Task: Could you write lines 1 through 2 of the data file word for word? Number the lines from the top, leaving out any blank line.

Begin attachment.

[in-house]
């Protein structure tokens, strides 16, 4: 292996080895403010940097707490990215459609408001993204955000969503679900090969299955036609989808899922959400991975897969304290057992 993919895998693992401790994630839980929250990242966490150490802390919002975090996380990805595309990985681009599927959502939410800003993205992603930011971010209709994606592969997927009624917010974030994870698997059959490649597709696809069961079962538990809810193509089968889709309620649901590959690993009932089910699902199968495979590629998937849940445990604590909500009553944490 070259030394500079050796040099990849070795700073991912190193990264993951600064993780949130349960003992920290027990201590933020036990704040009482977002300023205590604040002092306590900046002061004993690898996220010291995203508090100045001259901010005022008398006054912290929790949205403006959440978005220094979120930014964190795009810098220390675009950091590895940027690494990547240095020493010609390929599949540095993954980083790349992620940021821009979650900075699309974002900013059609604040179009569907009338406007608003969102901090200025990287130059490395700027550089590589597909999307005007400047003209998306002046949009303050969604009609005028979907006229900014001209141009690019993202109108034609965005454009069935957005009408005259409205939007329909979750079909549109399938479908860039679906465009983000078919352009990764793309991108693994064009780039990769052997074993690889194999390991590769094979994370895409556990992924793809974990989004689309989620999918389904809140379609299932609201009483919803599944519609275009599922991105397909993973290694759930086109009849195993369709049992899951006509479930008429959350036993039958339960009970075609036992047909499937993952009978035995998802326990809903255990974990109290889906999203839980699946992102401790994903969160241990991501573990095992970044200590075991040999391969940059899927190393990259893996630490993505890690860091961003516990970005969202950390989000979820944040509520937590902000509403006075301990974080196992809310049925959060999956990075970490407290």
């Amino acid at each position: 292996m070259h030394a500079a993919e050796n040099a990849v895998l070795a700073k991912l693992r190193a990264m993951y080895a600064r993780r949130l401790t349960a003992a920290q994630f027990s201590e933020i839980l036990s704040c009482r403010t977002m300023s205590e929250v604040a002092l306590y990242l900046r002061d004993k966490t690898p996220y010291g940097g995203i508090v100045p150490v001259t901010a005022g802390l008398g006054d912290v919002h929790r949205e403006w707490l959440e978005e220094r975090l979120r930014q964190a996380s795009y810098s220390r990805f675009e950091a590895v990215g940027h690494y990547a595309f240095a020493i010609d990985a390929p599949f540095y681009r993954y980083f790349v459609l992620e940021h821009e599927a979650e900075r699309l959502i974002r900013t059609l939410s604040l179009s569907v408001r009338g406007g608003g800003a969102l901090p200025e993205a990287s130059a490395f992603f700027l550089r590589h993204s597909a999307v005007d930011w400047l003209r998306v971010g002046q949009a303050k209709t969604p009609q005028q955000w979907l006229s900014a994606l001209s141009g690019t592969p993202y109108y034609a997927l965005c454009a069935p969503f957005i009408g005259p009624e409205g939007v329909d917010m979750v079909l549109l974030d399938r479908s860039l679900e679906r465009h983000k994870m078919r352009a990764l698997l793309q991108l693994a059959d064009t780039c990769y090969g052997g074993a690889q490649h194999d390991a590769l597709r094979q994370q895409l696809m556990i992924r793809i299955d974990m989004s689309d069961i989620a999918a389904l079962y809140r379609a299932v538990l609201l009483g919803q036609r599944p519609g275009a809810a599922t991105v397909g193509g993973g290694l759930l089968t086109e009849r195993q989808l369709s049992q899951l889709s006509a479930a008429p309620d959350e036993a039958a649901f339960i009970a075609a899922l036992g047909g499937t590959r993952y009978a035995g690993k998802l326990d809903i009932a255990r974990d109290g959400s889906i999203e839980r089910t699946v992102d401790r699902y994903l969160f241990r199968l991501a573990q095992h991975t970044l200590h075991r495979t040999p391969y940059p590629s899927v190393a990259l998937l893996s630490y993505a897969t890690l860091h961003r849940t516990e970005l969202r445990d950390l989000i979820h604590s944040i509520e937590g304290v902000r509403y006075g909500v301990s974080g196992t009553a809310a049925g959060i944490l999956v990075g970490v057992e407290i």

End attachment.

[in-house]
């Protein structure tokens, strides 16, 4: 292996080895403010940097707490990215459609408001993204955000969503679900090969299955036609989808899922959400991975897969304290057992 993919895998693992401790994630839980929250990242966490150490802390919002975090996380990805595309990985681009599927959502939410800003993205992603930011971010209709994606592969997927009624917010974030994870698997059959490649597709696809069961079962538990809810193509089968889709309620649901590959690993009932089910699902199968495979590629998937849940445990604590909500009553944490 070259030394500079050796040099990849070795700073991912190193990264993951600064993780949130349960003992920290027990201590933020036990704040009482977002300023205590604040002092306590900046002061004993690898996220010291995203508090100045001259901010005022008398006054912290929790949205403006959440978005220094979120930014964190795009810098220390675009950091590895940027690494990547240095020493010609390929599949540095993954980083790349992620940021821009979650900075699309974002900013059609604040179009569907009338406007608003969102901090200025990287130059490395700027550089590589597909999307005007400047003209998306002046949009303050969604009609005028979907006229900014001209141009690019993202109108034609965005454009069935957005009408005259409205939007329909979750079909549109399938479908860039679906465009983000078919352009990764793309991108693994064009780039990769052997074993690889194999390991590769094979994370895409556990992924793809974990989004689309989620999918389904809140379609299932609201009483919803599944519609275009599922991105397909993973290694759930086109009849195993369709049992899951006509479930008429959350036993039958339960009970075609036992047909499937993952009978035995998802326990809903255990974990109290889906999203839980699946992102401790994903969160241990991501573990095992970044200590075991040999391969940059899927190393990259893996630490993505890690860091961003516990970005969202950390989000979820944040509520937590902000509403006075301990974080196992809310049925959060999956990075970490407290």